View Full Version : What constitutes a good critique?

Keyboard Hound
08-13-2008, 09:04 PM
When someone critiques your work, what do you find most helpful? What makes up a good critique? What would you tell others to help them to be able to do good critiques?

I find suggestions for deepening my story meaning and for improving my story line extremely helpful. I'm also thankful for comments that help me to think further on my own. Heck, I'm thankful for anything another writer takes the time to tell me.

08-13-2008, 09:30 PM
Specifics are what help me the most. This goes for both what's WRONG with the story and what's RIGHT with the story. As can be expected, I really hate the good comments like "Wow, I love it! Great work!"

I just want to scream, "WHAT did you love? What was so GREAT about it? Tell me!!" Because when someone is specific about something I did RIGHT, it really inspires me and helps me to write better the next time!

Unfortunately, many readers, when asked this, seem to have little to say but "Well, I can't think of anything in specific, I just liked it a lot. And I don't want to bore you with a whole bunch of gushing about how I liked your story!"


*cough* Anyway, specifics. Too many people give reviews/"critiques" along the lines of "I love it!" or "It could use some improvement," without letting the writer know HOW. That's very frustrating.

I'd urge anybody doing a critique to just be specific, if possible.

I'm not seeking all-out critiques since I'm not trying to get published, but I do plead with readers to just give me feedback on things like characterization, plot, symbolism, theme, you know, the bigger issues; I'm not really interested in critique on my style or word choice. Critiques/reviews that "read between the lines" and let me know the reader was REALLY reading the story--pointing out things I didn't directly say in the writing--are just wonderful to me. It's great when a reader understands something I didn't come straight out and say in the story. They're paying attention.

Unfortunately, such readers who actually speak up are very rare.

08-13-2008, 09:47 PM
When someone critiques my work, the most helpful thing anyone can do for me is to comment on my plot and characterization. These two things have always been my weak point. Of course, I'll take anything anyone deigns to give me!

Now, a good critique. That varies from person to person. I've found the best critiques to be in line-by-lines, because when you do a line-by-line, you're more likely to catch problems (unless you skim). Many people balk from these, however, because for one, line-by-lines are time-consuming. And two, they're often punished, not rewarded. I'm sure many of us here have gotten bitten in the ass for taking time to critique someone's work.

Overall, the best critiques will come from those who read a work carefully--not so easy on the computer screen, I know--and are willing to respond to any and all problems they see.

When I'm giving people advice on how to write good critiques, I always tell them approach the piece like an acquisitions editor first, a writer second, a reader third, and, if applicable, as a friend fourth. Look for plot holes, awkward phrasing, annoying or unbelievable characters, etc. Look for repetition, echoes. See if the story pulls you in as a reader, if it appeals. See if the writing is technically correct.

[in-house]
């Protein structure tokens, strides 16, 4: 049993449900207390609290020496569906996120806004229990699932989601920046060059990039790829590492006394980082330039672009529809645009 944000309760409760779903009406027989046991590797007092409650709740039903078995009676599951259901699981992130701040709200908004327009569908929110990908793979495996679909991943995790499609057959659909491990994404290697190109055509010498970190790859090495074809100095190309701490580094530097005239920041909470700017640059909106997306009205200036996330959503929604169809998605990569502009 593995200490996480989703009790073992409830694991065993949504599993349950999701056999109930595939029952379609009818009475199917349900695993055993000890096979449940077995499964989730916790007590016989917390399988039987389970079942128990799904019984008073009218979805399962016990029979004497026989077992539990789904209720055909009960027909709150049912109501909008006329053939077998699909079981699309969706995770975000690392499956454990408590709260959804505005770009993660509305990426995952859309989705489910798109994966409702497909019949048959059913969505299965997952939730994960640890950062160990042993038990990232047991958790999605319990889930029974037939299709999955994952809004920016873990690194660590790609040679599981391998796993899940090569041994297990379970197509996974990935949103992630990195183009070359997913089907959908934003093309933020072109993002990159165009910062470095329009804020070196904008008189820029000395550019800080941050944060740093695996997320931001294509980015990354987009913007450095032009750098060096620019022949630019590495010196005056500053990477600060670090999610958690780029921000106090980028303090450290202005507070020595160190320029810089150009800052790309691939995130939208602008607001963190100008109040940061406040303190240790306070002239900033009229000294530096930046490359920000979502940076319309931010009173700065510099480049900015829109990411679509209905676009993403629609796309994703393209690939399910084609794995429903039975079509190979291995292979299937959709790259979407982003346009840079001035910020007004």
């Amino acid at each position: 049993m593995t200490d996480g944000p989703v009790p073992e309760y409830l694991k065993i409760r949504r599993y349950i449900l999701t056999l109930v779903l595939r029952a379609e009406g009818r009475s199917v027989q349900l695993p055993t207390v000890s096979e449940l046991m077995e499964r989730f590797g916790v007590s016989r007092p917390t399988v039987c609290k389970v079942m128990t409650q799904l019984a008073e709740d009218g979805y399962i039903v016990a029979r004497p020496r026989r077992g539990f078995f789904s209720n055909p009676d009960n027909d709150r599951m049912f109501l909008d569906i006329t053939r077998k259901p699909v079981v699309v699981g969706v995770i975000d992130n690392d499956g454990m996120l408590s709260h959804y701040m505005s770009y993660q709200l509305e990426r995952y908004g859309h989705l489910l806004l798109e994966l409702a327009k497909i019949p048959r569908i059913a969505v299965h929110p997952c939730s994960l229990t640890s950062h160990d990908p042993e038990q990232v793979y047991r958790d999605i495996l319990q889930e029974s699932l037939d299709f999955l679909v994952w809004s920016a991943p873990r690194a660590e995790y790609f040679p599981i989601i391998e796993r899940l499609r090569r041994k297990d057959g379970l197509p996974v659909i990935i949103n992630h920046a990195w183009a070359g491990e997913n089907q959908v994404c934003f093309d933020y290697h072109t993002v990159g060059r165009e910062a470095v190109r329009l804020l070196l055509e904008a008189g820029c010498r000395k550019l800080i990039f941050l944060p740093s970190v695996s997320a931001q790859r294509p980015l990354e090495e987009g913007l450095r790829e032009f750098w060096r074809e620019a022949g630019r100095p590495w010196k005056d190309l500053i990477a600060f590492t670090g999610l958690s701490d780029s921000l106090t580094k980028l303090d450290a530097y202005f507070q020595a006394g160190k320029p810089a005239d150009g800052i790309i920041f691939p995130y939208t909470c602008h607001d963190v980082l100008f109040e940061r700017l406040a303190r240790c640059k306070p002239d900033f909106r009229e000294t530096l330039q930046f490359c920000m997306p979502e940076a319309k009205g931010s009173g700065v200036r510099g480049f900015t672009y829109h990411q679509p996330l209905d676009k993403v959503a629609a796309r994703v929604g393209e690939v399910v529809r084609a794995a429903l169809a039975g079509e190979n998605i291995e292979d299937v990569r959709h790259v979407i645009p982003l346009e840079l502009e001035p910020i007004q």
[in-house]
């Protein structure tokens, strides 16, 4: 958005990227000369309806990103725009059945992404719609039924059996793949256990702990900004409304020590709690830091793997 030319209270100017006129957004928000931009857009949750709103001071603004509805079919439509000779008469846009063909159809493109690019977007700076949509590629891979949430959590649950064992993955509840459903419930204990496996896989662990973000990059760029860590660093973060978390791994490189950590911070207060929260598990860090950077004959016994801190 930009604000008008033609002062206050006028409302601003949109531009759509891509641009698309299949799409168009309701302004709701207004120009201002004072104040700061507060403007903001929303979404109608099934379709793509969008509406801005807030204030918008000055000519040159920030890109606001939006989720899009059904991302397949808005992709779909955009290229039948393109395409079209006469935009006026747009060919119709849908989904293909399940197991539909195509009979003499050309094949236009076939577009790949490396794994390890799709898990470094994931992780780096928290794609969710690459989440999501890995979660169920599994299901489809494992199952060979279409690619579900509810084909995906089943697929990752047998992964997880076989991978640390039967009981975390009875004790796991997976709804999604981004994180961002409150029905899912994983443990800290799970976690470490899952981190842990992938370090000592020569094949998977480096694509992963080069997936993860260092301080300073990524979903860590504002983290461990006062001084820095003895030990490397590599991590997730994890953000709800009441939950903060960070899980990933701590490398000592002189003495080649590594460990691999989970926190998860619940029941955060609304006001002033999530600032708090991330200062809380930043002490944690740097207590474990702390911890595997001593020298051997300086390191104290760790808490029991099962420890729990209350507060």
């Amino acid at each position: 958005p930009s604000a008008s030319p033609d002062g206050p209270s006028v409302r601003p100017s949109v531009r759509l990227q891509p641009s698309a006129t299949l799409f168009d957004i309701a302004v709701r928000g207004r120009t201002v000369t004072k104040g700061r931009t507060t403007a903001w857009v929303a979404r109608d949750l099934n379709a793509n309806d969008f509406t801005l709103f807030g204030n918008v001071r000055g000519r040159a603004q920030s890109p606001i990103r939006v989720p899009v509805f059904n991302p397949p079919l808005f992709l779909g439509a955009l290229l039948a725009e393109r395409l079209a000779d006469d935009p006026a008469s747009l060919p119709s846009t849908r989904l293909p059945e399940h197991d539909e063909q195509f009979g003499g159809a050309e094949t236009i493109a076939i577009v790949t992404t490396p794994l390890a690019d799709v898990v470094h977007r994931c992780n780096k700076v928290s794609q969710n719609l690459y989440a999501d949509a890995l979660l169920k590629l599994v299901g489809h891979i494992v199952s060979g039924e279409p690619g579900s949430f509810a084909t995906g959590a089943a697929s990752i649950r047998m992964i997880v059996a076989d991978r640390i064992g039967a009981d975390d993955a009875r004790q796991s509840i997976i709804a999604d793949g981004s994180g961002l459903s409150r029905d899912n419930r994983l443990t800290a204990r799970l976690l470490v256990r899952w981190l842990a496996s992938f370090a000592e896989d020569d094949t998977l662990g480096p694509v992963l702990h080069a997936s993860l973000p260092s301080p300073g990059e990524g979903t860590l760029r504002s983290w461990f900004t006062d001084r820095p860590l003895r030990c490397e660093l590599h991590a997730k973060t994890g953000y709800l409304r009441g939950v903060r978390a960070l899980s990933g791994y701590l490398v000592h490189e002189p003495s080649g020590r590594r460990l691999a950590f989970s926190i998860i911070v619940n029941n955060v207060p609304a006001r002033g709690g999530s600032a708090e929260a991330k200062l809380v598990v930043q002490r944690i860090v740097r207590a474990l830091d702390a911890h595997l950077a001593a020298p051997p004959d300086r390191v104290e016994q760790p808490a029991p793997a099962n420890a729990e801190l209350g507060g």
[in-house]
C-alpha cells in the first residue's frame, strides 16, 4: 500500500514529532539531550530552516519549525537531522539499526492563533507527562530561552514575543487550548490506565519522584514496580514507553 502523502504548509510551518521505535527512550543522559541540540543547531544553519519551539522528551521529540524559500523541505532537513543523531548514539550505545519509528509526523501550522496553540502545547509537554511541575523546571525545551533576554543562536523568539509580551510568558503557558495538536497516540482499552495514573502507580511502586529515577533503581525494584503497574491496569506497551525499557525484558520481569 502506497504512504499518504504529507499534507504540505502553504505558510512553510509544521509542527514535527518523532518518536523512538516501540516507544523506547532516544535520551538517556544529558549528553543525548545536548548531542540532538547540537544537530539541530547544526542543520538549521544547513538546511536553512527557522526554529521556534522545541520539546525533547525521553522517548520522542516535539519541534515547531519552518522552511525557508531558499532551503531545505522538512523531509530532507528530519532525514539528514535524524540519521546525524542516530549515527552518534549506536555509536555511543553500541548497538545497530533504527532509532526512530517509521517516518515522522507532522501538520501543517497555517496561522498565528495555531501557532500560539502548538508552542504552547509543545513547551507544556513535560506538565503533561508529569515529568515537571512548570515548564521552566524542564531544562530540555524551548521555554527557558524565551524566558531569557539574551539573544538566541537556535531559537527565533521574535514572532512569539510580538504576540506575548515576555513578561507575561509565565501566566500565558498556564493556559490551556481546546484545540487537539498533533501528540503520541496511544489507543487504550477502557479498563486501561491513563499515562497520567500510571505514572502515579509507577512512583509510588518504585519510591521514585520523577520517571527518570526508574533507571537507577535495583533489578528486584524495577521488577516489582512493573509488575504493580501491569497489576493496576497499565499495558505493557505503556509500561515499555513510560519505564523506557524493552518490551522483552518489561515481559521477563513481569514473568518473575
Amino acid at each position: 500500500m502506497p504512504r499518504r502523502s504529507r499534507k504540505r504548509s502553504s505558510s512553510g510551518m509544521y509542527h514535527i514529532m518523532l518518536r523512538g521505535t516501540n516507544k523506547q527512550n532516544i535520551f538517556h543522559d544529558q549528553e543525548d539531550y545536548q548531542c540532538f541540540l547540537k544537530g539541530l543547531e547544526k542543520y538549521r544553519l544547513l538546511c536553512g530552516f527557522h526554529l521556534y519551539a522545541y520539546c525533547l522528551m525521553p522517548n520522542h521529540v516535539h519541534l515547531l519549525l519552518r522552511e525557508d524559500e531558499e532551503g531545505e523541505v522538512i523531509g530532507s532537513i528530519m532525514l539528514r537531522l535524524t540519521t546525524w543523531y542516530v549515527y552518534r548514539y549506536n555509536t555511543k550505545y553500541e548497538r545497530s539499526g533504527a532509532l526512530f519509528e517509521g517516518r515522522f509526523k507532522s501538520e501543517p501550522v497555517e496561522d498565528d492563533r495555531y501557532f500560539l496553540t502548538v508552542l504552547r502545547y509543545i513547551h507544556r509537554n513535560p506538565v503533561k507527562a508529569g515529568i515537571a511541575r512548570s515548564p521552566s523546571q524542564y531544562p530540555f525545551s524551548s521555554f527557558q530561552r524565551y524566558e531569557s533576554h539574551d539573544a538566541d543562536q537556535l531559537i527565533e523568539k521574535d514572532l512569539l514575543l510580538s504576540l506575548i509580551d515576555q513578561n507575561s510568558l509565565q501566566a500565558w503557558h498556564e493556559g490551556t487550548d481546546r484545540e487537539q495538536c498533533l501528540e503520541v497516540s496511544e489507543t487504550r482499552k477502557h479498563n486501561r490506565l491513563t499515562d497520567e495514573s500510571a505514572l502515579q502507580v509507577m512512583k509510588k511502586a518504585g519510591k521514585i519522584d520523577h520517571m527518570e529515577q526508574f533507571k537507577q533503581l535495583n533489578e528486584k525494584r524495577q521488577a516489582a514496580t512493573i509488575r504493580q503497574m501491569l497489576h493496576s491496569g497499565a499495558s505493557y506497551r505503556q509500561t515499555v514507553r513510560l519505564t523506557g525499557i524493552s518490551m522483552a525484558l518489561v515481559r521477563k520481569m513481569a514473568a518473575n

I also tell people to remember that when they critique someone's work, their critique is tinged with their own personal style, so they should check to see if that thing they're commenting on is really not good for the piece or if it's just a harmless stylistic tic. (Stylistic tics that are any good are pretty rare, though.)

Tehuti, I agree with you. Specifics are really helpful in a critique. Even if they're relatively vague specifics. For example: "Something about your writing just grates on my nerves. I think it's because your character's an annoying little git."

08-13-2008, 09:56 PM
Tell me what I am doing wrong and tell me what I did right. As mentioned above, be specific. When I first started posting my work for reviews, I was very green and made a lot of mistakes that green writers make. I knew I needed help, so I never had an "ouch" moment with honest or even brutal reviews. I think I learned something of value from almost every review I have been given. Some people are blunt, some coat their comments in honey- to me it doesn't matter. Someone who knows more than me is helping me make my writing stronger and more likely to be published.

But if I might turn your question around a little- be absolutely certain you are prepared for comments- good, bad and ugly, when you put your work out there and don't slam the reviewer because the comments are not what you expected. They took the time to read and review and most reviewers really do try to help you improve your writing.

Can you tell I got slammed by a writer posting for a review lately :) (No one here)

08-14-2008, 01:21 AM
One of the most valuable critiques I got on SYW was from Bufty who had the nerve to ask me why the reader needed the information I'd packed in the selection or whether instead I needed it for myself. It took me quite a while to come to grips with that question, but that's been one of my most valuable lessons learned - when you're writing sci-fi or historical or anything based on somewhat detailed fact, the reader doesn't have to know it all (and probably doesn't care about it), but the writer has to know all the little details to make what is presented understandable and interesting. Puma